• HouseCallAuto
      2/15/2014 HouseCallAuto
      Replace cylinder #1 fuel injector. This is not a sure thing but if you want to go through the trouble to confirm this without actually having to buy a new $100 injector just yet, try swapping the #1 injector with another cylinder and see if the misfire code moves with the injector to confirm. If it does change to the other cylinder then you can buy a new injector and take the time to buy it online cheaper than the auto parts stores.
  • AutoMD Member
    AutoMD Member - 2008 Toyota Sienna - Engine - 2/14/2014
    What would cause my AWD vehicle with 60K miles to drop from getting 19MPG to 13 MPG over the past 9 months?
    It dropped from 19 to 17 very slowly and then it suddenly started dropping about 1MPG with each fillup over the past month
     
    • HouseCallAuto
      2/14/2014 HouseCallAuto
      Unknown until some data from a professional scanner is viewed and a check for any fault codes. At the very least, confirm the air filter is clean, tires are inflated to correct pressures and clean the mass air flow sensor with dedicated MAF sensor cleaner. How does it run?
      HouseCallAuto
      2/14/2014 AutoMD Member
      I change the air filter every 10K miles and my synthetic oil & filter every 5K. The dashboard tire sensor light warns me when the air drops to 32 PSI from the recommended 35 PSI. I just had the oil and filter changed, air filter changed, and tires rotated several weeks ago. It runs fine, but I sense something different. It doesn't purr like it used to, if you know what I mean..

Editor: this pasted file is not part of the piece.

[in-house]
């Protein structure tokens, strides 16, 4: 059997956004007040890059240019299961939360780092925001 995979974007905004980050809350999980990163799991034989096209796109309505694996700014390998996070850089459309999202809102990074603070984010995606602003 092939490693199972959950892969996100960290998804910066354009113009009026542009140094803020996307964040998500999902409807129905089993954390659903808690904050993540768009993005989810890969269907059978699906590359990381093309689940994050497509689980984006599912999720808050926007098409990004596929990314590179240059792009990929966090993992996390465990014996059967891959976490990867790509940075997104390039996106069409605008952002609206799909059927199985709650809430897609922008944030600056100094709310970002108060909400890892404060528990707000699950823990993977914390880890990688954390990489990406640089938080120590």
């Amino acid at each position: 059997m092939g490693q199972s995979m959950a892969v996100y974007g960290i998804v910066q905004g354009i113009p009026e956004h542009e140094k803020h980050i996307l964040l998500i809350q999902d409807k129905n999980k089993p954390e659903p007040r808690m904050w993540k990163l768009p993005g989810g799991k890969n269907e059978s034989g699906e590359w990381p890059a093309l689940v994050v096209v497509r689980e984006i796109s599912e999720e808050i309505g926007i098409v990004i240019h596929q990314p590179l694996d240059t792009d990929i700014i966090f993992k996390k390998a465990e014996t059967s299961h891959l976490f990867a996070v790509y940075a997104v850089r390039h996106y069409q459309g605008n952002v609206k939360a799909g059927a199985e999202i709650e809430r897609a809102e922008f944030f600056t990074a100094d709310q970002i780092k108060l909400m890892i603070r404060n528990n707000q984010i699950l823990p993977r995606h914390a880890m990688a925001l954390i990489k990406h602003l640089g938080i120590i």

• AutoMD Member
    AutoMD Member - 1994 Toyota Camry - Engine - 2/14/2014
    TURN ENGINE ON ANTIFREEZE WILL RETURN TO RESERVIOR FROM RADIATOR AND CAR WILL OVER HEAT
    ALL THE ANTIFREEZE WILL BE TROWN OUT OF ENGINE
     
    • John's Auto Repair
      2/14/2014 John's Auto Repair
      Your best move to make is to have the cooling system and the cap pressure checked. Could be anything
      from a stuck thermostat to a blown headgasket. This procedure will let you know.
  • alanspse
    alanspse - 1989 Toyota Pickup - Engine - 2/12/2014
    Why has my engine lost power
    I just had a new exhaust pipe and muffler installed it had plenty of power when the exhaust was broke in front of the converter but now it wont pull out of 2nd gear seems like it's suffocating I didn't have a converter installed to save money and I don't think they ...